Janet uses the blackmail to have Lorna take the blame for all the sneaky things she does so everyone will think she has become a sweet, reformed person, while Lorna is made to look increasingly untrustworthy and troublesome in the eyes of her classmates, school staff and, eventually, her parents. For example, Janet blackmails Lorna into buying a magazine that is so expensive that it leaves her with insufficient money for a present for a hospitalised classmate. Janet astonishes and impresses the class by offering to pay on Lorna’s behalf. Later, Lorna has to turn a blind eye to Janet stealing from the tuck shop and ends looking unreliable when the teacher finds the stock sold isn’t adding up with the day’s sales. On another occasion, Janet blackmails Lorna out of the money she earned from a babysitting job. When Lorna’s mother insists that Lorna give Janet half of the babysitting fee, Janet makes it look like she being absolutely gracious because she refuses to take the half (as she already has it all!). Janet certainly has people fooled in this way. For example, during tea at Janet’s aunt’s place, the aunt says she is so pleased with Janet’s behaviour these days after the Dawson parents sent her over for being such a problem child at home.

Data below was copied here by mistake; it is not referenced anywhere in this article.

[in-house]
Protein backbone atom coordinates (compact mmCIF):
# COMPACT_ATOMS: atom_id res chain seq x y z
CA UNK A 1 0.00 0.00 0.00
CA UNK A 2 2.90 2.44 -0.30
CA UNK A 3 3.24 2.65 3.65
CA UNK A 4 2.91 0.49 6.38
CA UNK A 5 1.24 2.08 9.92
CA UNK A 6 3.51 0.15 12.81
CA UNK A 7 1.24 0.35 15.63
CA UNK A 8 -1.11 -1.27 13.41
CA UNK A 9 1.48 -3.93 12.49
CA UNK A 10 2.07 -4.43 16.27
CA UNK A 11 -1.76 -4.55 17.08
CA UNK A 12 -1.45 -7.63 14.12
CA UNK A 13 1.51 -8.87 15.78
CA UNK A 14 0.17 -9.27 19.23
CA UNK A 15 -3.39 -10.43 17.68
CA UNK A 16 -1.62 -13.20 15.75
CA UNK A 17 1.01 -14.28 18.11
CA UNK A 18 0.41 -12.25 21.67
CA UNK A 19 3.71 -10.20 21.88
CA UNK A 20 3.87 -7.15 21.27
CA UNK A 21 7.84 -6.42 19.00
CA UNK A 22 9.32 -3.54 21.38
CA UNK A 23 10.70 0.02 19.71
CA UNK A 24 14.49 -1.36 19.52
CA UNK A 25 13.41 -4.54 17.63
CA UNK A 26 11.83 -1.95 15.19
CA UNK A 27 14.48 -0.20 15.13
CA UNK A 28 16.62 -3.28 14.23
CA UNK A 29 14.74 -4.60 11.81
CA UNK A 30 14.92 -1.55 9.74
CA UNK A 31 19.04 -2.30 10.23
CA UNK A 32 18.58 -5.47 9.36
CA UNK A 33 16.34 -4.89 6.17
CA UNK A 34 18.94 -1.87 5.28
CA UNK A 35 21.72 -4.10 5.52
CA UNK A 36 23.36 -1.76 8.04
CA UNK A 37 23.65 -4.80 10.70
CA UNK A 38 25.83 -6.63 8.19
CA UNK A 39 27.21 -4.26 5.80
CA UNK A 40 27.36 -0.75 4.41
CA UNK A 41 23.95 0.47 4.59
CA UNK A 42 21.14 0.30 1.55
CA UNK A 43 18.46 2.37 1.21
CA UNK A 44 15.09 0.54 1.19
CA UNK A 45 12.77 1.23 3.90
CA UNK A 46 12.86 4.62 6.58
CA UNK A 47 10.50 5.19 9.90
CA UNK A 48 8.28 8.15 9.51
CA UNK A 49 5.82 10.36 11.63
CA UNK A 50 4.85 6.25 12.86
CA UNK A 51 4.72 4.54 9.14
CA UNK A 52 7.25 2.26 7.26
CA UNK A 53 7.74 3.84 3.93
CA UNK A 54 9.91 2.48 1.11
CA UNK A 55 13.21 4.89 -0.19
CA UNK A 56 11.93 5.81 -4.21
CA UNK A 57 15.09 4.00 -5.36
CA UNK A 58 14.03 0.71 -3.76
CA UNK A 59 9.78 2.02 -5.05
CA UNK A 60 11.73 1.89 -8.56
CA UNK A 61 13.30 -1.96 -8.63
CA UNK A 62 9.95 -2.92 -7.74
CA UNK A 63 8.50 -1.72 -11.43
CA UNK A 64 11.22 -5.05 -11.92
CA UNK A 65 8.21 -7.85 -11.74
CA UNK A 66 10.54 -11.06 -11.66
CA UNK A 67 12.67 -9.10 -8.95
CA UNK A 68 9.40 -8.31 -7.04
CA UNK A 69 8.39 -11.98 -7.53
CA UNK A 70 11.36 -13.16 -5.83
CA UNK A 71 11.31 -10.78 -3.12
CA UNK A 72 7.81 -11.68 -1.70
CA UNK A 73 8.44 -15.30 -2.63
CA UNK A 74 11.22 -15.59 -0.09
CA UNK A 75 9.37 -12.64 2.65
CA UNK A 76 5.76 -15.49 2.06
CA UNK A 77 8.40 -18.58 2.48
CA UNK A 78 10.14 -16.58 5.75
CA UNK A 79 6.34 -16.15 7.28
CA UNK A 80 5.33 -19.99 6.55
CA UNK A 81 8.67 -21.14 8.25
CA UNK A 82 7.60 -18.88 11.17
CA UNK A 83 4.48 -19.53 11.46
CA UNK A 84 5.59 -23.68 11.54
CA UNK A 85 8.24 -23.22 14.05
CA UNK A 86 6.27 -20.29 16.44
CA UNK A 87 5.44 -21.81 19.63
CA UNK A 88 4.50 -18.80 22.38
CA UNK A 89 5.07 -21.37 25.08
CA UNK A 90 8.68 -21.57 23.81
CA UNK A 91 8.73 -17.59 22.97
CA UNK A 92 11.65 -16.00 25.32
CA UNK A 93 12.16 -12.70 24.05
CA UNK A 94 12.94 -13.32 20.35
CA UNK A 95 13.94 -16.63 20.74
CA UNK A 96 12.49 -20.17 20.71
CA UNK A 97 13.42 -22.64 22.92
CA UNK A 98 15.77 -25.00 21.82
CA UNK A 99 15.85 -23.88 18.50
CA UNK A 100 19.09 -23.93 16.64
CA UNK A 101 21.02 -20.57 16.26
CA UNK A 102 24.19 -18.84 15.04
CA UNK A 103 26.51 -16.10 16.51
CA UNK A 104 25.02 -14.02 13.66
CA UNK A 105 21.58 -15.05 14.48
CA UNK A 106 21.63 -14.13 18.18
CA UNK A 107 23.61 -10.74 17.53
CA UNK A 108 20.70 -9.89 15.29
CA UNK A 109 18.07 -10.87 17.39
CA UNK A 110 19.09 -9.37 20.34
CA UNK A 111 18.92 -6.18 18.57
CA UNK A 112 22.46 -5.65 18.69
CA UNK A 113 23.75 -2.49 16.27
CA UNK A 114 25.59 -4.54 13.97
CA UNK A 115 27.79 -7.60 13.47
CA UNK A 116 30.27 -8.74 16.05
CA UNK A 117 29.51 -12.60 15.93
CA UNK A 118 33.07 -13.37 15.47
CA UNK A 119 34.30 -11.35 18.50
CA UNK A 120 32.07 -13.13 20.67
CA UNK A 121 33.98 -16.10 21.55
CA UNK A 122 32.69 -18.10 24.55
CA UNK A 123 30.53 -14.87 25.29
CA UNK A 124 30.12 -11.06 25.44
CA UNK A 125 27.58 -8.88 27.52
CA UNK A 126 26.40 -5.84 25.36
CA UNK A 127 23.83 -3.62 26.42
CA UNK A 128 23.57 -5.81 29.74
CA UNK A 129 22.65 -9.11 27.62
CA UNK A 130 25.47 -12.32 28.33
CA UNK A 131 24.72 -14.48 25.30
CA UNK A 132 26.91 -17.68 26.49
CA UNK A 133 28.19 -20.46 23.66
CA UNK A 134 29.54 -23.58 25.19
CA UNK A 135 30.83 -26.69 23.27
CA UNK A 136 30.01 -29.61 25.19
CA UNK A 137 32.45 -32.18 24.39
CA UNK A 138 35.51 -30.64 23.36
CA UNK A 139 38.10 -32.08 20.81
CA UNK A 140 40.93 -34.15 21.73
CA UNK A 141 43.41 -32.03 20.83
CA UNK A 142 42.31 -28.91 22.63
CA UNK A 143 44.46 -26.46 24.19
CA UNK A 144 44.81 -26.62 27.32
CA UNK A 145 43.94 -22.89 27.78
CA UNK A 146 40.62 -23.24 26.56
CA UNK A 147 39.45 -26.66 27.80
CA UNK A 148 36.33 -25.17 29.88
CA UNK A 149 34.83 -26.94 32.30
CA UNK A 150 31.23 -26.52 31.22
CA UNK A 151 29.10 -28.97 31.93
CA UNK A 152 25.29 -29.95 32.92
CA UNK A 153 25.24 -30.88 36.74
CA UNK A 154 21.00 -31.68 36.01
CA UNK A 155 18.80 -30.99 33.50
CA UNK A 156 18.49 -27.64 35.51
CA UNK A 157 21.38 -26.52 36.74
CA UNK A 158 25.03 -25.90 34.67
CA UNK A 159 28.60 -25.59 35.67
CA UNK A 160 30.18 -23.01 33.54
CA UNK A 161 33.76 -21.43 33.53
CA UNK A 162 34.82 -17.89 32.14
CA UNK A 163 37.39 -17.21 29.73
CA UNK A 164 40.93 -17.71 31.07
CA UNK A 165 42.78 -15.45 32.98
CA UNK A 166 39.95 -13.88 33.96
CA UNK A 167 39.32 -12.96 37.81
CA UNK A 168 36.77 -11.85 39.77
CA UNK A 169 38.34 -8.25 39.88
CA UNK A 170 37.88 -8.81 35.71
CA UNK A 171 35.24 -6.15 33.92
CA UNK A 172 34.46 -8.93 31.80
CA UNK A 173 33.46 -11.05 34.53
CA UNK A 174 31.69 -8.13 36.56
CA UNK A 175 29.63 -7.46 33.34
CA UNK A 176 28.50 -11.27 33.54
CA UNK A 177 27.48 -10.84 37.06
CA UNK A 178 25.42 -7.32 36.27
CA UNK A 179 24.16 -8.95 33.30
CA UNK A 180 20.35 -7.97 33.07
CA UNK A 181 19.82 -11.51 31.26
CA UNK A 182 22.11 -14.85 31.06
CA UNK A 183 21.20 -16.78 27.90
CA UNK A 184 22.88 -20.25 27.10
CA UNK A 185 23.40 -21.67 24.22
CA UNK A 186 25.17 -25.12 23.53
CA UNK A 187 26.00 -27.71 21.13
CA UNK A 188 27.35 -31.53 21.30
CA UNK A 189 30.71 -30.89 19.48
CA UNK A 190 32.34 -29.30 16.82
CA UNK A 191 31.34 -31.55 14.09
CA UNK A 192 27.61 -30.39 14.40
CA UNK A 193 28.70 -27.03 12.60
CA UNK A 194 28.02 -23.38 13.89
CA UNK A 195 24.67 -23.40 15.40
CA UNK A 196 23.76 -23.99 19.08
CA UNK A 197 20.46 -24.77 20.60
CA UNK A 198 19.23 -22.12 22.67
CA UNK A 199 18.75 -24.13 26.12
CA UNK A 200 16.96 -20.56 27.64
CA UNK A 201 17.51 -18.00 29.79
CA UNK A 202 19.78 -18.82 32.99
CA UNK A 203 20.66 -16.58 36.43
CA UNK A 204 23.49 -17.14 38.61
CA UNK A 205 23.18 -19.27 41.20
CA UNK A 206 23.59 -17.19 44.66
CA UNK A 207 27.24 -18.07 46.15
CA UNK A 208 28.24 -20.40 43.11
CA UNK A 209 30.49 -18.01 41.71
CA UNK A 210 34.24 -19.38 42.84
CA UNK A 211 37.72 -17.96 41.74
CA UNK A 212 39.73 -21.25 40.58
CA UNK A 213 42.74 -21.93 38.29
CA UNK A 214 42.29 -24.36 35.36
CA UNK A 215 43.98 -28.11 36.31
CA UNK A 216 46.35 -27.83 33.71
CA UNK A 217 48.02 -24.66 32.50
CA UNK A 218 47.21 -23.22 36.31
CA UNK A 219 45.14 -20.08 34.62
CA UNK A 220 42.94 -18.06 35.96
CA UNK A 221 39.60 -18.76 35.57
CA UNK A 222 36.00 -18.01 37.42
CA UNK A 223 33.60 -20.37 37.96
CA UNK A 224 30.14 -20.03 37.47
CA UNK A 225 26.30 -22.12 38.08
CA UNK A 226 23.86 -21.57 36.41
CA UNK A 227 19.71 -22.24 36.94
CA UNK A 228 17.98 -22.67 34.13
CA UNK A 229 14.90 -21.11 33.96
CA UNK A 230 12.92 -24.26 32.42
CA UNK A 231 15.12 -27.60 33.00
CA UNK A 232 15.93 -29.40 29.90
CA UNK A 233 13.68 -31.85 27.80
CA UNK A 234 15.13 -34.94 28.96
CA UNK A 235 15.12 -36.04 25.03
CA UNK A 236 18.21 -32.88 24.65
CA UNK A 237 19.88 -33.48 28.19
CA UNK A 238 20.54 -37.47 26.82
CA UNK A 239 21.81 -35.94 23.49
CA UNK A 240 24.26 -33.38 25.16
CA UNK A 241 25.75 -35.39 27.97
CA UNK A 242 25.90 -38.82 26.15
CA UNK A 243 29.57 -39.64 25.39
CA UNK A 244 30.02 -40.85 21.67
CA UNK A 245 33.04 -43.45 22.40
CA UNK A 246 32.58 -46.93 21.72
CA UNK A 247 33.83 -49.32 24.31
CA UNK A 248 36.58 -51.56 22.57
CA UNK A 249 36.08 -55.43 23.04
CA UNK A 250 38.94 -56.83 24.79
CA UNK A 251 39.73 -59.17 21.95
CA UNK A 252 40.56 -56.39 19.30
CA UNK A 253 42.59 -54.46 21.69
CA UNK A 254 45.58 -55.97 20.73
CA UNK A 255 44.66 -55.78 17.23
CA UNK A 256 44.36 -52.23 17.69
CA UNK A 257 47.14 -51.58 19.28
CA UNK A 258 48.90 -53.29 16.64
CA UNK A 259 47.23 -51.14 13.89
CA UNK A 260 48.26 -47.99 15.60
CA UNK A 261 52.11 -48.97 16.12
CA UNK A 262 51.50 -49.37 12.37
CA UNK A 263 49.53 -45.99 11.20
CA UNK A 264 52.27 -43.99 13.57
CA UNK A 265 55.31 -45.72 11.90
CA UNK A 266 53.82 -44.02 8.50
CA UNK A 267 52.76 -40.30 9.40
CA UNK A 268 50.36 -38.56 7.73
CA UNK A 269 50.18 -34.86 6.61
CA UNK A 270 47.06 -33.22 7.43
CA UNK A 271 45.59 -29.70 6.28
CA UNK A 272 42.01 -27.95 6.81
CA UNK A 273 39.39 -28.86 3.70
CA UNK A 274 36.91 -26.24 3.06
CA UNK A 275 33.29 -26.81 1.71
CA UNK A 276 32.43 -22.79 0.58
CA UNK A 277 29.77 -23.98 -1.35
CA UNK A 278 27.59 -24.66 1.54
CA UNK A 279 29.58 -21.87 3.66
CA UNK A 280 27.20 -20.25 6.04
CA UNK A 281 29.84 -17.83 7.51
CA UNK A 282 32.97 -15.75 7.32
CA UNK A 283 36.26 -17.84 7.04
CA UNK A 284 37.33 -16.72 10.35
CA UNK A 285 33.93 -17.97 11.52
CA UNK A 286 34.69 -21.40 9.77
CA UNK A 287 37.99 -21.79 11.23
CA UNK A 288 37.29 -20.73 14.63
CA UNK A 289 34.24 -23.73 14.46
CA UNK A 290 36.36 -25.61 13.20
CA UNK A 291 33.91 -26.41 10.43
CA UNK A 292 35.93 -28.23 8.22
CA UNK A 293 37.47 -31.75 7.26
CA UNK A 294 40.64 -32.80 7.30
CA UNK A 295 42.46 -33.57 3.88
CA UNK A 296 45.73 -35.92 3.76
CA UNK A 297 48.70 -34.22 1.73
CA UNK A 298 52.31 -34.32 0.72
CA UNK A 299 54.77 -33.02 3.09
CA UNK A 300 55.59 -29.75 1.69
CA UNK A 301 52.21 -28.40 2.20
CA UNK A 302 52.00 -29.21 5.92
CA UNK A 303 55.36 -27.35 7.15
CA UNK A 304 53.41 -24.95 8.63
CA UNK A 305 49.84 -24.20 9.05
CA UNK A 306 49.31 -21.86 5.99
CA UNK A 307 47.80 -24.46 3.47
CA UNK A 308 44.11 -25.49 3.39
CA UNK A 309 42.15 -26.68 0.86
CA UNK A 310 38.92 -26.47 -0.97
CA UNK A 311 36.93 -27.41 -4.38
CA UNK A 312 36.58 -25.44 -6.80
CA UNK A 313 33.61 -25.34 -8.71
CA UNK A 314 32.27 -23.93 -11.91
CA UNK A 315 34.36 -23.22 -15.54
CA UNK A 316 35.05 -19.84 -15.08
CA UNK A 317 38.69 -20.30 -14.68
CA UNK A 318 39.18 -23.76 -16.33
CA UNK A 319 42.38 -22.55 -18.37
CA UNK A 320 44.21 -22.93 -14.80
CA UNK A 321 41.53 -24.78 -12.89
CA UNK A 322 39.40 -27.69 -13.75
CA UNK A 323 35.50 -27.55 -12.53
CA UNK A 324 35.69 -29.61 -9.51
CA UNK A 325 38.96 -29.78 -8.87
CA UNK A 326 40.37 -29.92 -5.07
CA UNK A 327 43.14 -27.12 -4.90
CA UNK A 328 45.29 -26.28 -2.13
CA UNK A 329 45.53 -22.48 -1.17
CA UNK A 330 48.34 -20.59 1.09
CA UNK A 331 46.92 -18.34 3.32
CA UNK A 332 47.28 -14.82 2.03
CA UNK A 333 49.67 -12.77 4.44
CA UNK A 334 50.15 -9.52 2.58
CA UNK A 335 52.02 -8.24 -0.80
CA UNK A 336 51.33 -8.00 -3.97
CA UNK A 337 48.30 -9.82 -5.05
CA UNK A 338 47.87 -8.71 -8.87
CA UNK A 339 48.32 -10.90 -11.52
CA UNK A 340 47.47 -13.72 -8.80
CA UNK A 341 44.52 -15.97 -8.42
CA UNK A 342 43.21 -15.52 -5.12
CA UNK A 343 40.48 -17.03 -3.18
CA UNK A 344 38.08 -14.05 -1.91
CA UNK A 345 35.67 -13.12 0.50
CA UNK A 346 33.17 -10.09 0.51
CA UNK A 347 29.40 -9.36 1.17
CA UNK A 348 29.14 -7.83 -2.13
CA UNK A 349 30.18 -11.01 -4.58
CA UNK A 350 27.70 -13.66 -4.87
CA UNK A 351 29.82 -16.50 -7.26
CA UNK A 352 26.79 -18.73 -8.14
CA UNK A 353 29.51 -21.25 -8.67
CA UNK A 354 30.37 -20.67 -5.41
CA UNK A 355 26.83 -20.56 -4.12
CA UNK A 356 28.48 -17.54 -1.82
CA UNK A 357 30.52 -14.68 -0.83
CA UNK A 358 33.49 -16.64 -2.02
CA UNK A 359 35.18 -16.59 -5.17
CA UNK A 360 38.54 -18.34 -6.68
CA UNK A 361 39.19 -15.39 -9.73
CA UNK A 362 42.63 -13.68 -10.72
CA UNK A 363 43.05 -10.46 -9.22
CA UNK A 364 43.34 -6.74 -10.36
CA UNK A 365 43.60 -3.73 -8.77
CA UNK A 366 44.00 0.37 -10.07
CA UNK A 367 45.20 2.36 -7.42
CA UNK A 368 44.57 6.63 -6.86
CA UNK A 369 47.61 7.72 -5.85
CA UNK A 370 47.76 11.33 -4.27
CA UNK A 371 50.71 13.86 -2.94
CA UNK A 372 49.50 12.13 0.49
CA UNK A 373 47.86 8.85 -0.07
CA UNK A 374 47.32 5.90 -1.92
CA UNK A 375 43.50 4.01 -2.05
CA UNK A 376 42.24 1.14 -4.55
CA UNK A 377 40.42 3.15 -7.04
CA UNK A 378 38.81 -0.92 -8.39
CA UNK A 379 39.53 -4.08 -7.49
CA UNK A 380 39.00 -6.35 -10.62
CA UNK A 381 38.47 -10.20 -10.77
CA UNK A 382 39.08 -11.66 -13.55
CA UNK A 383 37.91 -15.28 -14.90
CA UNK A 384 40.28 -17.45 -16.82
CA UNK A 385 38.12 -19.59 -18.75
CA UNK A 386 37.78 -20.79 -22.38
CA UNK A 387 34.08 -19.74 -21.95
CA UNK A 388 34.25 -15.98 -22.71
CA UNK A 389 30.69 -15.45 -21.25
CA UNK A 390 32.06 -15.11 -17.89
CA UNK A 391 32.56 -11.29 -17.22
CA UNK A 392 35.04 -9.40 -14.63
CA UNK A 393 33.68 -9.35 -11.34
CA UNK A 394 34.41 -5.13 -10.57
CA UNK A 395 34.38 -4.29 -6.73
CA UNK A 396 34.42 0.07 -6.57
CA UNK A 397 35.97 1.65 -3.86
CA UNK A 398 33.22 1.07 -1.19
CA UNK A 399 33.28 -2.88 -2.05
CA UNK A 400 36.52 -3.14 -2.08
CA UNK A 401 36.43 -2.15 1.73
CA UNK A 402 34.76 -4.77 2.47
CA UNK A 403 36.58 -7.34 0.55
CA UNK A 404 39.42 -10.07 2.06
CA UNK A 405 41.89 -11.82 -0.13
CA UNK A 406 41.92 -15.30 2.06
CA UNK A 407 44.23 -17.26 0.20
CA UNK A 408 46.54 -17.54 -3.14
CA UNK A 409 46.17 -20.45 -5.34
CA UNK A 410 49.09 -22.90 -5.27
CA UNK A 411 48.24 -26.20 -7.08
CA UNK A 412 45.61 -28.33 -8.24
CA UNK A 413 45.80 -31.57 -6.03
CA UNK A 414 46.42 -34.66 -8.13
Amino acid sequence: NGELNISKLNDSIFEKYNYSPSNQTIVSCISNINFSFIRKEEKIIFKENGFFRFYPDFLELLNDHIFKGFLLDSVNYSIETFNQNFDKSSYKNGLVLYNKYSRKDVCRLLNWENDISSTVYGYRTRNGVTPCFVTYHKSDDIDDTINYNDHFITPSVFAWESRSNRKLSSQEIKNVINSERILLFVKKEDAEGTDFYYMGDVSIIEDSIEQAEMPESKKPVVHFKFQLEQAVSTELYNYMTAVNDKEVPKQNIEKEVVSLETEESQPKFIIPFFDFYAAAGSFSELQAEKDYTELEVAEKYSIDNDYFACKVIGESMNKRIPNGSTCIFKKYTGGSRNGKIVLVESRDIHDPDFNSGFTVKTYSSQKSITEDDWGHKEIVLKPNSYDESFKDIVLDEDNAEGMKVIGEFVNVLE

Janet’s blackmail also makes Lorna increasingly unpopular in class. For example, she blackmails Lorna to lend her PE blouse although if anyone is without kit, the whole class will end up doing maths instead. Eventually the whole class turns against Lorna because of Janet.

Janet also starts wangling her way into Lorna’s home, on pretext of being invited to tea, in order to exert more blackmail. Janet drops hints that she has recognised Lorna’s father. She blackmails Lorna into handing over her prized belongings. Among them is a Sunday School prize book that has Lorna’s real name in it – and which Janet can use for more blackmail. She tells Lorna that she is going to sell it at the school book fair; Lorna ends up having to give Janet £5 to give the book back. Janet blackmails Lorna out of chocolate, cassettes and clothes. She copies Lorna’s answers in a school exam and claims it was Lorna who was copying. This has Lorna’s parents convinced that Lorna is turning into a delinquent and Lorna won’t tell them what’s going on.

Janet’s blackmail now has Lorna looking a thief. Janet blackmails her way into a weekend trip with Lorna’s family. She blackmails Lorna into shoplifting a necklace. When Lorna puts it back, the manager thinks she was trying to steal it, but fortunately he does not press charges. But Lorna isn’t so lucky at a schoolfriend’s party. Janet blackmails her into stealing a moneybox, and if caught she must take the blame. The schoolfriend catches Lorna in the act and throws her out. When Lorna’s parents hear about the incident they check Lorna’s bank account and discover there is nothing left (all gone on Janet’s blackmail of course). They stop Lorna’s pocket money, so now Janet can’t blackmail Lorna out of that.